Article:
By Liz Tracy
By Liz Tracy
By Matt Preira
By Victor Gonzalez
By Falyn Freyman
By C. Townsend Rizzo
By Tana Velen
By Liz Tracy
There's a moment in the 2002 Spanish film Habla con Ella ("Talk With Her") when an opening shot of a man swimming underwater pans out slowly and a gorgeous song begins to play. With the accompaniment of live guitar and a small orchestra, the tune, "Cucurrucucu Paloma," instantly captivates all the actors on screen and seemingly most of us who sat in theaters around the world with tears in our eyes. It's a deliriously beautiful moment in an insatiably beautiful film, but for all of Habla con Ella's stellar acting and compelling plot lines, it's the three-minute cameo of Brazilian singer Caetano Veloso that leaves the lasting impression.
Operating as a tour de force within the realm of popular global music for the past 40 years, Veloso has maintained his ability to make your stomach quiver or tears well up in the corners of your eyes throughout his career. The 65-year-old Grammy Award winner is also kooky enough to pull this off just as easily in a rock song as he does with a love ballad.
His midrange soprano vocal stylings and off-brand arrangements have been the principle export in Brazilian music since he helped carry the genre of tropicalismo from the beaches of Bahia to the world at large in the mid-1960s. More so than Jorge Ben, Tom Zé, Gal Costa, or even Sergio Mendes, the unpredictable compositions of Veloso pack concert halls worldwide to this day and have gotten him labeled as "one of the greatest songwriters of the [20th] century" by the New York Times.
Interestingly, instead of accepting such accomplishments and fading into musical obscurity, Veloso is still on the road nine months out of the year, playing shows internationally and keeping the energy of his generation alive through song. Veloso represents not only a nation and a craft but also the infallible counterculture of the '60s that couldn't stop if it wanted to.
Corresponding via email amid his latest tour, Veloso admits that he can't stop writing new songs, he can't stop making music, and as long as his vocal cords and fingers are in shape, he won't stop touring.
Despite his graying hair and a few wrinkles, it's hard to think of Veloso as old. He manages to keep his ear to the streets and is just as knowledgeable about the rhythms in his native Bahia as he is of the funk carioca happening with youth in the favelas of Rio de Janeiro.
"I don't know exactly what kind of music from the favelas is being glorified by Americans," he writes. "Is it the great rap phenomenon of São Paulo's Racionais MCs? Is it the so-called funk carioca? Or would it be Bonde do Rolê, a group from the South that emulates with irony the funk from Rio favelas? Or new samba singers and composers? Whatever. All these things are interesting to me, and I have always loved it."
It's obvious he knows his stuff as he gets to the origins of the music and the gringo intoxication with it. "Funk carioca was first inspired by Miami Bass," he continues. "It's a fascinating phenomenon. Critics in Brazil first snubbed it. Now, after some European successful presentations of Rio funk DJs and performers, they are paying better attention to it."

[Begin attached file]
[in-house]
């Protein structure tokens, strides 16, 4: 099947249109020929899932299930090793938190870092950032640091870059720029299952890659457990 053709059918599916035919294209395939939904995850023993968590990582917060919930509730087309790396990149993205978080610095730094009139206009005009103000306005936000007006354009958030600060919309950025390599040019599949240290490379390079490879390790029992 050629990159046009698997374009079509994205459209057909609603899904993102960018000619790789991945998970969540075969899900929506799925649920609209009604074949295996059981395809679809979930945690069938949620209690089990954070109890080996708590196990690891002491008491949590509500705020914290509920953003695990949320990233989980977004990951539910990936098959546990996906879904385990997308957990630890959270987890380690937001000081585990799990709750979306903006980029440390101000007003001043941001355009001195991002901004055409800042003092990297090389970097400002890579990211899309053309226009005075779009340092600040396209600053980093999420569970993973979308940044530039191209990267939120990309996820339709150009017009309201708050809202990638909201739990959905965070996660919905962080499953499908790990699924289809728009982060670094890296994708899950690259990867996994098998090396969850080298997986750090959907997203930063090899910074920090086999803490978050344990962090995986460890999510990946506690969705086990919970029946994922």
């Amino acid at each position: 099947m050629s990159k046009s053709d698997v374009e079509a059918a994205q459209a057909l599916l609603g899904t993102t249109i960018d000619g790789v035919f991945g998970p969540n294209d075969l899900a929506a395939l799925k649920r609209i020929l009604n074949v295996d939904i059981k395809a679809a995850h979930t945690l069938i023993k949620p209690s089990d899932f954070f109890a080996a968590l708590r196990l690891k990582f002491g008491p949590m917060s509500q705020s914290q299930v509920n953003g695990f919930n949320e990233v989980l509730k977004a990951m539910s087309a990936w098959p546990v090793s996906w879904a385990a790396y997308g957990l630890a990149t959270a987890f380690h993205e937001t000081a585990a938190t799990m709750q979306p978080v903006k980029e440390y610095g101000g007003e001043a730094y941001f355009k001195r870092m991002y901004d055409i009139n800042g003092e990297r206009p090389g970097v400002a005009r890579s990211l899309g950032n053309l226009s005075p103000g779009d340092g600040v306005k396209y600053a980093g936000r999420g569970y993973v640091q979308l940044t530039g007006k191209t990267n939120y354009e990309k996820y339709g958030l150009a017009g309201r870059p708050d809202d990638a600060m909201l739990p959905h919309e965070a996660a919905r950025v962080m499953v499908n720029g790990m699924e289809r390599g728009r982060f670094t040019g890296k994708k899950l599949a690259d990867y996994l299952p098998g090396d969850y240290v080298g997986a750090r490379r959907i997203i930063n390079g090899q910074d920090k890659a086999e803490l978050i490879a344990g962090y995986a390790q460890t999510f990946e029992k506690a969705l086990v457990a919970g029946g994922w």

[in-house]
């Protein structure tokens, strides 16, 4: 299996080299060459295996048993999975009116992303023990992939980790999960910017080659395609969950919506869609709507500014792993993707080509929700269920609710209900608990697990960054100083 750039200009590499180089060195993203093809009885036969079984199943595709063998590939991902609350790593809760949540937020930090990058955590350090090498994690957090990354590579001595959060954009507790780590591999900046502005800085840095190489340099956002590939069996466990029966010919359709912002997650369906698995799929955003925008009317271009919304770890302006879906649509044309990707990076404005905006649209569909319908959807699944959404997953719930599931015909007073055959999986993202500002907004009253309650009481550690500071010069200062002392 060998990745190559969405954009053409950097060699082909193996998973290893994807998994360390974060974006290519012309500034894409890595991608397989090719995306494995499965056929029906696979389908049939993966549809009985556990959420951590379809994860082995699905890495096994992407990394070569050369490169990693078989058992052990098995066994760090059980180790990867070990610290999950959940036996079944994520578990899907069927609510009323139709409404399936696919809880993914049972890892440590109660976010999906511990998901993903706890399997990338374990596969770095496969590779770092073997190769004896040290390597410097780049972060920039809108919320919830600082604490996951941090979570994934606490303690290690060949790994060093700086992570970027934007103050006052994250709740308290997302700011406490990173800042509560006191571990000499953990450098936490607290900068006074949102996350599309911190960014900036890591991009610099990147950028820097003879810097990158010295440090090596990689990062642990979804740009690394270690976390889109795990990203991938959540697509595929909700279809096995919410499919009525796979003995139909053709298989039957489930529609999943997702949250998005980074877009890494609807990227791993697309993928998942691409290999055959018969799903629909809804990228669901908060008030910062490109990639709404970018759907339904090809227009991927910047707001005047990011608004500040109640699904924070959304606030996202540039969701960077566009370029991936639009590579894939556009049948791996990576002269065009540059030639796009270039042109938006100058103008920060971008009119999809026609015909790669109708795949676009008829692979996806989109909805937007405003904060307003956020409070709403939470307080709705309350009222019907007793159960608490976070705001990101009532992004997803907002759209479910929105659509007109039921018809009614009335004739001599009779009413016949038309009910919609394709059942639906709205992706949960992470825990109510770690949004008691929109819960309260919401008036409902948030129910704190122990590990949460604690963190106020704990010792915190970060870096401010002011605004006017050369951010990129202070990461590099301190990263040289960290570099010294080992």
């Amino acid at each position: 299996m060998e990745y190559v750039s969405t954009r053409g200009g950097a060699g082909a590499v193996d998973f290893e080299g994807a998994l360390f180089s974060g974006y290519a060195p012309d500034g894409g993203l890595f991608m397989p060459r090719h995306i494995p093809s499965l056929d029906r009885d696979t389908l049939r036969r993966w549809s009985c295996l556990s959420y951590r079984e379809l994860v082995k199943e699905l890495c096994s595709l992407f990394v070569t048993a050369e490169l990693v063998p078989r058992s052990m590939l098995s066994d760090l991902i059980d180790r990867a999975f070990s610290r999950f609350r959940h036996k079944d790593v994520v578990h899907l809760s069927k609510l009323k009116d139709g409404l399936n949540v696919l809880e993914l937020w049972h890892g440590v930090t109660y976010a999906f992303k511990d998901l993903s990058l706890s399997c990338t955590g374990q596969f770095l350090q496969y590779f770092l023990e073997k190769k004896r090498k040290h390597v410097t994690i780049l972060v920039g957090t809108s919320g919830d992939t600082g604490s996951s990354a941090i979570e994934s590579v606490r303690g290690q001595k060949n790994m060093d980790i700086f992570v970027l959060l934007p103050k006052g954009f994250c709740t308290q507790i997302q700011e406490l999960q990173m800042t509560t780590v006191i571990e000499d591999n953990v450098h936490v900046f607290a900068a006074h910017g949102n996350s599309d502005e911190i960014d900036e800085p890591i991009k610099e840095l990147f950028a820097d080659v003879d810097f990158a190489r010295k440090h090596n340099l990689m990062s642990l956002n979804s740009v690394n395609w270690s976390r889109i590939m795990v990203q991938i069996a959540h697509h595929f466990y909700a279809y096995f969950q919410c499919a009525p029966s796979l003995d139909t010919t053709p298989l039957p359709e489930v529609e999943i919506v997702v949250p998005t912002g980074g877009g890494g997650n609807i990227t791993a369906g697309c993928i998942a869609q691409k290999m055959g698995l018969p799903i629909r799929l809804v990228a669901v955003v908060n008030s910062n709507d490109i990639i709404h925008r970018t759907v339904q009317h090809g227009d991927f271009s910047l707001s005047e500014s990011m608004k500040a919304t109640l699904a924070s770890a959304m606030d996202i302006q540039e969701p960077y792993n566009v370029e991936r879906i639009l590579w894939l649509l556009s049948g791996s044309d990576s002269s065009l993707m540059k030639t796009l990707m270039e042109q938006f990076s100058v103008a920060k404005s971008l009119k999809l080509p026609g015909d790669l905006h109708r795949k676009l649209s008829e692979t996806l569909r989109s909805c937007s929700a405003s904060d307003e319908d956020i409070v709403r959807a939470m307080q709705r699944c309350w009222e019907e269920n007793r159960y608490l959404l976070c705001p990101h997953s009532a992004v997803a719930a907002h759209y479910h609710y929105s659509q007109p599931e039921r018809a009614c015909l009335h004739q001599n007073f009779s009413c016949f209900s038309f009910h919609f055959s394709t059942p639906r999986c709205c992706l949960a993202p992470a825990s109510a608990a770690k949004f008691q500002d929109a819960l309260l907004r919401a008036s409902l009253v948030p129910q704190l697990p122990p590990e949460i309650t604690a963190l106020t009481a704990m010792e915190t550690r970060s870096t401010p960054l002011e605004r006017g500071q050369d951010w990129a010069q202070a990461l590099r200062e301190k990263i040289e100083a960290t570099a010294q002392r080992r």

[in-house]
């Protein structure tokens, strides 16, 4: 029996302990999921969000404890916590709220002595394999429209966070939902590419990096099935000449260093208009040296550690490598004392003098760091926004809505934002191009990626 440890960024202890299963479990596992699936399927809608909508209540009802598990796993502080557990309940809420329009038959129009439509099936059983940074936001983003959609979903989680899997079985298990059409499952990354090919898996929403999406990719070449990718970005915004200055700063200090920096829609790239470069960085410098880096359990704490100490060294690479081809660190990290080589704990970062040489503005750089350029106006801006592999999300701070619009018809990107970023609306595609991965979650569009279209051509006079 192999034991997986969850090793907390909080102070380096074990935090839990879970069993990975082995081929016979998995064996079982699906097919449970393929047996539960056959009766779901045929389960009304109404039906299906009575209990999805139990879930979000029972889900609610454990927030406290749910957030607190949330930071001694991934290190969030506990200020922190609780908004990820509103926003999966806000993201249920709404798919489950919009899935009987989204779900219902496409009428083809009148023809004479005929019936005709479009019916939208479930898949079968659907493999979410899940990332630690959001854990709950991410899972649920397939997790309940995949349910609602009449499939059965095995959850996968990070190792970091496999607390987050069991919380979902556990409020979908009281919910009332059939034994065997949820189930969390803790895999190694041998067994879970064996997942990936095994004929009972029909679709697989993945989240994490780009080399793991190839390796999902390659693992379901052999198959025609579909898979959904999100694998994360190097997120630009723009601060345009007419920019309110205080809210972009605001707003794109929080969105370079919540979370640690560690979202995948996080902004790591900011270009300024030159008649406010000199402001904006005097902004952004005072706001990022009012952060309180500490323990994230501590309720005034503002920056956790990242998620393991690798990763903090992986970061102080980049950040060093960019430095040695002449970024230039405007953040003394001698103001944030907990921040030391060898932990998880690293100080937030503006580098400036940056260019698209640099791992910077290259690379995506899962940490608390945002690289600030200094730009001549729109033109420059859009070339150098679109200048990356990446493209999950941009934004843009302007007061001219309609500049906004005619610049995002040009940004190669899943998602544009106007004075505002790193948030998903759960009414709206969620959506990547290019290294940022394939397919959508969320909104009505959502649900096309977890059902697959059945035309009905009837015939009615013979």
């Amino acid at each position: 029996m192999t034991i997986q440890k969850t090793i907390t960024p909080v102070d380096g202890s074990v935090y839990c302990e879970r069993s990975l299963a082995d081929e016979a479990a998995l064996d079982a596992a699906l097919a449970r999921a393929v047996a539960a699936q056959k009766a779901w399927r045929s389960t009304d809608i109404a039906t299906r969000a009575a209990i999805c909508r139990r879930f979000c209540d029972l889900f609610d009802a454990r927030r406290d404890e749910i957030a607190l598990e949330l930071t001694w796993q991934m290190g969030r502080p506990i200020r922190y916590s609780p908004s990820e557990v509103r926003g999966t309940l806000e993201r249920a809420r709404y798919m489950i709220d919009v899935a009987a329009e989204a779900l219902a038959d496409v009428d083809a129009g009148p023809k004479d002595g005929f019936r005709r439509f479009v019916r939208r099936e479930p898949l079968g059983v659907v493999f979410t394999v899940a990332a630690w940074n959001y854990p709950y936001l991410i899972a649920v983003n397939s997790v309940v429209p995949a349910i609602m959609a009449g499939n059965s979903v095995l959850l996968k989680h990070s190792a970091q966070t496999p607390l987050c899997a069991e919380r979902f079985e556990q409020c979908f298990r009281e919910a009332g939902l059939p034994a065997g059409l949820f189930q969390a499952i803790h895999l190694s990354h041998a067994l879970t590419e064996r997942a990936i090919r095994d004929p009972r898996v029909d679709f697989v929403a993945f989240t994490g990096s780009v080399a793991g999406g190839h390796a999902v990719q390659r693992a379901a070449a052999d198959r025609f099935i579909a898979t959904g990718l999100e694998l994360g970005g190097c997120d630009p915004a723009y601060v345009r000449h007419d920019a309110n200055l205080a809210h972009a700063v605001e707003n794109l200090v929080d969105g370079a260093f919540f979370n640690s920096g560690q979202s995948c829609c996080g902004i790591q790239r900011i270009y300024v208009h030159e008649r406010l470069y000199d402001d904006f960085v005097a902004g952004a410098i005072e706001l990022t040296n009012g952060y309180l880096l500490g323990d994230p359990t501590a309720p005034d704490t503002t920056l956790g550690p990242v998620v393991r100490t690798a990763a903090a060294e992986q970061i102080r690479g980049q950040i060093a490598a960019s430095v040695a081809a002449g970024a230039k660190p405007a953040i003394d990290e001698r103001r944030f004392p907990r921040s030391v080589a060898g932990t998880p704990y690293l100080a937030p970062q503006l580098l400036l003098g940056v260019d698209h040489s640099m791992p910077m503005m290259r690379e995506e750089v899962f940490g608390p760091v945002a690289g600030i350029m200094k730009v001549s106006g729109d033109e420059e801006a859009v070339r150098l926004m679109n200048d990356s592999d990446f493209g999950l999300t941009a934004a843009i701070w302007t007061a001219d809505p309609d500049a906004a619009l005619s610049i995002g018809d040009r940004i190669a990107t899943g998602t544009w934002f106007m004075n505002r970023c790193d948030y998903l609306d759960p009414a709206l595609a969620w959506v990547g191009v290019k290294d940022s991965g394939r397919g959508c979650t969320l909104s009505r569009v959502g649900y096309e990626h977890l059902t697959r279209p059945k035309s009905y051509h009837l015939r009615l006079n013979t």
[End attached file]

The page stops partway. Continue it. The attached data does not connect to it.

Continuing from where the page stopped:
Veloso should know a thing or two about fighting for recognition in the face of cultural criticism. When he and long-time friend Gilberto Gil were fashioning tropicalismo into a fire-breathing revolutionary movement, the art and music they were creating didn't go over well with Brazil's government. It was a step that would get both of them jailed and eventually exiled from Brazil in 1968. Even though they may have seemed temporarily defeated, their musical courage planted seeds that are still bearing fruit. Today, Gil is not only a popular musician but he's also the minister of culture for Brazil. It's a historic title to be bestowed upon such a cultural dissident. Asked what he thinks of all this, Veloso shows a political side that hasn't been tamed after all these years.
"First, I didn't want him to accept [President Luiz Ignácio Lula da Silva's] invitation," Veloso says, "but it made him happy, so that's all right. He's been very useful to Lula's government and to Brazil. He has brought visibility to the Ministry of Culture, and he has also focused attention to the new ways of looking at copyrights and discussing ideas from the Creative Commons movement. His ministry has no money, but he has not been an innocuous minister."
Not surprisingly, both Gil and Veloso are still releasing new material. They released new albums within weeks of each other earlier this year, and old tropicalia pals Os Mutantes are on the road again. The culture war in Brazil was one of attrition. Veloso and company are still going strong. With so many artists of his generation, once thwarted by the government, still producing relevant music to this day, does Caetano ever feel victorious?
"I sometimes think it's funny, but I never thought, 'We won,' " Veloso answers. "We didn't win. Things we fought that were on the right as well as in the left are still around." As are his comrades. "Two months ago, I played together with [Os Mutantes] in a rock festival in São Paulo and found their talent still amazing. It sounded relevant to anybody who loves music anywhere in the world."
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